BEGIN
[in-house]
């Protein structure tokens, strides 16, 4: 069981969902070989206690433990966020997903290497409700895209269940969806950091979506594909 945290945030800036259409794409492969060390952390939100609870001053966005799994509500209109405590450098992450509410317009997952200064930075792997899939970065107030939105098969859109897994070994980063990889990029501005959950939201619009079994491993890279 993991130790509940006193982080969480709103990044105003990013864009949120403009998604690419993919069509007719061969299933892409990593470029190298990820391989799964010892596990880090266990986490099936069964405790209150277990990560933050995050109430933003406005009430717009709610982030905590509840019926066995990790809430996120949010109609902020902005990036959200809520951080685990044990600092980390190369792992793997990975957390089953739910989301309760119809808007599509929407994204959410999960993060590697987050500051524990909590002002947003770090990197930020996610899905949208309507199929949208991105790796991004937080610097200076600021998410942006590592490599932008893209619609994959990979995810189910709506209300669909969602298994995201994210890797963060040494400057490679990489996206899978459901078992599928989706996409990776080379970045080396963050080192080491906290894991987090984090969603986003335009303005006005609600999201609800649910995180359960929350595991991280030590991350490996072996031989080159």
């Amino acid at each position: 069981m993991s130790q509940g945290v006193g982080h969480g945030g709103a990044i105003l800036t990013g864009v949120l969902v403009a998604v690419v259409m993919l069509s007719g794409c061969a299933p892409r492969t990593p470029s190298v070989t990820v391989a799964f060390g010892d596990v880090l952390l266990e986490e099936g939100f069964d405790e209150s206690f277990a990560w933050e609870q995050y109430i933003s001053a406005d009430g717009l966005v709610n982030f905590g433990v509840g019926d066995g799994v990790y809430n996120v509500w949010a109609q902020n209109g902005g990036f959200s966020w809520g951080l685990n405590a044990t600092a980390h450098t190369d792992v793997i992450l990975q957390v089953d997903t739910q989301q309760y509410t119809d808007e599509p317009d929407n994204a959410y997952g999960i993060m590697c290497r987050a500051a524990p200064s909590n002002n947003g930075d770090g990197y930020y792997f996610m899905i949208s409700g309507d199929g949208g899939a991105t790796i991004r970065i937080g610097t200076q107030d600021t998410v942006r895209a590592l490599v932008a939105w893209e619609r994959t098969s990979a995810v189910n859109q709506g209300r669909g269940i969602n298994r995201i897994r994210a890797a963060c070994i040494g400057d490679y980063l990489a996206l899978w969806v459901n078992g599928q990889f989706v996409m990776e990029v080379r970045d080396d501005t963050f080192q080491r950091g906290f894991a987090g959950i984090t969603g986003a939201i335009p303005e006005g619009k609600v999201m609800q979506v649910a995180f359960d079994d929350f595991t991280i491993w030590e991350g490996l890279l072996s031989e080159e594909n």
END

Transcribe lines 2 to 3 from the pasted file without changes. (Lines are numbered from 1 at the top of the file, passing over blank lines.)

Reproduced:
């Protein structure tokens, strides 16, 4: 069981969902070989206690433990966020997903290497409700895209269940969806950091979506594909 945290945030800036259409794409492969060390952390939100609870001053966005799994509500209109405590450098992450509410317009997952200064930075792997899939970065107030939105098969859109897994070994980063990889990029501005959950939201619009079994491993890279 993991130790509940006193982080969480709103990044105003990013864009949120403009998604690419993919069509007719061969299933892409990593470029190298990820391989799964010892596990880090266990986490099936069964405790209150277990990560933050995050109430933003406005009430717009709610982030905590509840019926066995990790809430996120949010109609902020902005990036959200809520951080685990044990600092980390190369792992793997990975957390089953739910989301309760119809808007599509929407994204959410999960993060590697987050500051524990909590002002947003770090990197930020996610899905949208309507199929949208991105790796991004937080610097200076600021998410942006590592490599932008893209619609994959990979995810189910709506209300669909969602298994995201994210890797963060040494400057490679990489996206899978459901078992599928989706996409990776080379970045080396963050080192080491906290894991987090984090969603986003335009303005006005609600999201609800649910995180359960929350595991991280030590991350490996072996031989080159």
């Amino acid at each position: 069981m993991s130790q509940g945290v006193g982080h969480g945030g709103a990044i105003l800036t990013g864009v949120l969902v403009a998604v690419v259409m993919l069509s007719g794409c061969a299933p892409r492969t990593p470029s190298v070989t990820v391989a799964f060390g010892d596990v880090l952390l266990e986490e099936g939100f069964d405790e209150s206690f277990a990560w933050e609870q995050y109430i933003s001053a406005d009430g717009l966005v709610n982030f905590g433990v509840g019926d066995g799994v990790y809430n996120v509500w949010a109609q902020n209109g902005g990036f959200s966020w809520g951080l685990n405590a044990t600092a980390h450098t190369d792992v793997i992450l990975q957390v089953d997903t739910q989301q309760y509410t119809d808007e599509p317009d929407n994204a959410y997952g999960i993060m590697c290497r987050a500051a524990p200064s909590n002002n947003g930075d770090g990197y930020y792997f996610m899905i949208s409700g309507d199929g949208g899939a991105t790796i991004r970065i937080g610097t200076q107030d600021t998410v942006r895209a590592l490599v932008a939105w893209e619609r994959t098969s990979a995810v189910n859109q709506g209300r669909g269940i969602n298994r995201i897994r994210a890797a963060c070994i040494g400057d490679y980063l990489a996206l899978w969806v459901n078992g599928q990889f989706v996409m990776e990029v080379r970045d080396d501005t963050f080192q080491r950091g906290f894991a987090g959950i984090t969603g986003a939201i335009p303005e006005g619009k609600v999201m609800q979506v649910a995180f359960d079994d929350f595991t991280i491993w030590e991350g490996l890279l072996s031989e080159e594909n």